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New Boiler Savings Calculator

More control over energy efficiency

The Energy Savings Trust says installing a new boiler could save the avarage household up to £200 every year on their gas bill. That’s why we only install ‘A’ rated energy efficiency boilers, helping you stay warm for less.

Calculate how much you could save


Use our online calculator to see how much you could save with Help-Link.

Monthly Gas cost savings: £30 (30%)[8]

Monthly Boiler maintenance saving: £100

Potential monthly saving: £130

Call us today or book an appointment with one of our surveyors for your free no obligation boiler quote and start saving money.

How much could I save each year?[2]

This will depend on how old and inefficient your existing boiler is and the fuel your boiler uses. Below are some examples of potential savings for a home heated by gas central heating.

Upgrading an old gas boiler with a programmer and room thermostat, with a new A-rated condensing boiler with a programmer, room thermostat and thermostatic radiator controls (TRVs) could save you:

Old boiler rating G (<70%)
Detached house £350
Semi detached house £215
Detached bungalow £180
Mid terrace house £175
Mid floor flat £95
Old boiler rating F (70-74%)
Detached house £240
Semi detached house £145
Detached bungalow £120
Mid terrace house £120
Mid floor flat £65
Old boiler rating E (74-78%)
Detached house £190
Semi detached house £115
Detached bungalow £90
Mid terrace house £95
Mid floor flat £50
Old boiler rating D (78-82%)
Detached house £140
Semi detached house £85
Detached bungalow £65
Mid terrace house £70
Mid floor flat £35

Save even more energy with Nest

Nest is a special learning thermostat that will transform your home heating. Simplifying your entire heating system, you can now control everything via phone, tablet or computer with the Nest App.

Saving Tips & Tricks

Still looking to pinch pennies and try maximise your savings? Then here are a few of our best tips & tricks to help you do so:

Check appliance energy efficiency ratings

Household appliances must have an official energy efficiency rating. This information can be found at the shop or on the website you buy the product from. EU regulated, the ratings start at A+++ (meaning they are the most energy efficient) and descend to D (the least energy efficient).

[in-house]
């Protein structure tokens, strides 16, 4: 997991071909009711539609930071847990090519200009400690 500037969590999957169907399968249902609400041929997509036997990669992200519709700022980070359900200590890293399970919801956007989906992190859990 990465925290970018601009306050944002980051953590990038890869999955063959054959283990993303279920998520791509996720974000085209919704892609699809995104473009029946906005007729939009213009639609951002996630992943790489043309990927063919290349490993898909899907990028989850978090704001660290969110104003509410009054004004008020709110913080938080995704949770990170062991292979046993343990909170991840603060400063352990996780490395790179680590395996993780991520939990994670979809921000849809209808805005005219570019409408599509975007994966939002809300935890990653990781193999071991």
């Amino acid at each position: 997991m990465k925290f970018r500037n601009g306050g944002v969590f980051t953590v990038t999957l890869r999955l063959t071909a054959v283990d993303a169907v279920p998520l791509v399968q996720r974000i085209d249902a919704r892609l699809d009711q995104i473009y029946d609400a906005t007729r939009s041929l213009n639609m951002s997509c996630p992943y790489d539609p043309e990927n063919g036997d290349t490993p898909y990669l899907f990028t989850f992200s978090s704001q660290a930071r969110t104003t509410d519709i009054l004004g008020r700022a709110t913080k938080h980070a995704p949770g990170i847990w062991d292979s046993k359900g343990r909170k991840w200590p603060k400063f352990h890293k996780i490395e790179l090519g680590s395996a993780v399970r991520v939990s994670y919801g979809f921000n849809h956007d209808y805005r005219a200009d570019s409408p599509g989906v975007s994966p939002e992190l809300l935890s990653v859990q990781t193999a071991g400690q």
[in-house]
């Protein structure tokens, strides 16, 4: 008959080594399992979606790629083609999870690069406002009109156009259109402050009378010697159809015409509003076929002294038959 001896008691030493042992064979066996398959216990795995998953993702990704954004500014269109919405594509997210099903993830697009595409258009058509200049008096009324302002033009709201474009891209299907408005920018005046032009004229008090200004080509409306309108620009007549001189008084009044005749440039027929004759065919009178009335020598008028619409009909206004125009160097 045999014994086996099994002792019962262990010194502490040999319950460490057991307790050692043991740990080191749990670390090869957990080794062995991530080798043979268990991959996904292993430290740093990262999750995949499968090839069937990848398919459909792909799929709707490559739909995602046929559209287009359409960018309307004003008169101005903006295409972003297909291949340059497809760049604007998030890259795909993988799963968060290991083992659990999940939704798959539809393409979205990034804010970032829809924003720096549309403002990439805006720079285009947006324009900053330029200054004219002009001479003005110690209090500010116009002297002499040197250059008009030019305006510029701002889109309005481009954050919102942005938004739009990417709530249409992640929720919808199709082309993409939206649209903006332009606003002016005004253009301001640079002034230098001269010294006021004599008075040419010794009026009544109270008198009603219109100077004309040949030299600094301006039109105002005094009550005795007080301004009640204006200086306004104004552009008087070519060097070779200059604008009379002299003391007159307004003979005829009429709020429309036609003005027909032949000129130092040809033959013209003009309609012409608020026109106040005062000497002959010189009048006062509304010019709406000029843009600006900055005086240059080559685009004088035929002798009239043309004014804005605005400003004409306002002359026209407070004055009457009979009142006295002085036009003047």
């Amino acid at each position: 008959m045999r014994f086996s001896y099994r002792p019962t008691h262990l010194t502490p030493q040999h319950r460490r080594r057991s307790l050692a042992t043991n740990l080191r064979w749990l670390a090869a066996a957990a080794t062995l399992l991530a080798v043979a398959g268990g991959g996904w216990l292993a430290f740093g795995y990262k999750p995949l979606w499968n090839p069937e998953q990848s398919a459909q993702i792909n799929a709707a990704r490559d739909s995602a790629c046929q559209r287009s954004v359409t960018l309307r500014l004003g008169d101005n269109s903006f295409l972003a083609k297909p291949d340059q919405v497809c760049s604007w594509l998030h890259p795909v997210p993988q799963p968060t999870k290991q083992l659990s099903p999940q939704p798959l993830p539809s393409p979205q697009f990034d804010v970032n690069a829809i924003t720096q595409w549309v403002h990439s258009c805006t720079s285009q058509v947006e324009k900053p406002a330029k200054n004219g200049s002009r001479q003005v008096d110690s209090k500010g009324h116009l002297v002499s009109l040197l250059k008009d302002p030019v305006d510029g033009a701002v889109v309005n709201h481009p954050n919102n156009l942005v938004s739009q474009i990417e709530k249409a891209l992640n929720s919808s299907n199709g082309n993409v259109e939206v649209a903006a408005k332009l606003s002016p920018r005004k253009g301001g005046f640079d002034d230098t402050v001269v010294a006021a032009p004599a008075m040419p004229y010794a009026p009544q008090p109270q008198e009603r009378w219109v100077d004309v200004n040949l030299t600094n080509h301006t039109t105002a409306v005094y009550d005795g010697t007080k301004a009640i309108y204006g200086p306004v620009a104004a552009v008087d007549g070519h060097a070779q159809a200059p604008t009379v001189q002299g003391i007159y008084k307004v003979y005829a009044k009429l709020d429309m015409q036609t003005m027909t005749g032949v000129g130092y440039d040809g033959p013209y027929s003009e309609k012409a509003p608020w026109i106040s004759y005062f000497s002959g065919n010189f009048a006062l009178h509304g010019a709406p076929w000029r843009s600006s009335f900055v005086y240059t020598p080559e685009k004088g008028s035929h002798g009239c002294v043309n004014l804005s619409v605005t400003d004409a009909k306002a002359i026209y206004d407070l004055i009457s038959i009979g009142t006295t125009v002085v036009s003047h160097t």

Choosing an appliance with an A rating or higher should mean your item uses a low amount of energy while still functioning well. This should result in lower gas and electricity bills.

So, whether you’re shopping for something small, like a kettle, or purchasing a major appliance, such as a fridge-freezer, do some research on which will cost you more at the plug before you buy.

Getting a new boiler can improve energy efficiency

Along with switching your provider, a new boiler could help make your home more energy efficient. An energy efficient boiler could also reduce your energy bills, as well as being better for the environment.

All boilers have energy ratings. ‘A’ rated indicates the most energy efficient and the closer the rating is to an ‘A’, the more energy efficient. These ratings are given by official energy bodies, so you’ll know you’re purchasing a great boiler using this as a guide.

Combi and system boilers reduce energy by heating water on demand. This means you never pay for water to be heated that may go unused, which is often much more energy efficient, especially in small or quiet households.

Regular servicing is essential for maintaining the efficiency of your boiler. At Help-Link, all our boilers come with a manufacturer backed warranty of up to 10-years[5].

Choosing an energy supplier

With the big names often dominating TV and online ad space, you might think there are only a few suppliers to choose between. In actuality, there are lots of different energy suppliers – some large, some small.

Along with the obvious factors such as price, you should also choose a supplier based on customer service. Some of the large brands have been criticised in recent years for poor responses to complaints, inflexible rates and even inaccurate billing.

Which? can be a reliable assessor for many services, including energy suppliers. It uses large, national customer surveys to rate different energy suppliers based on a number of elements. Its 2016 energy survey reviews 25 suppliers based on real customer experience, making it a great source of information when considering your next supplier.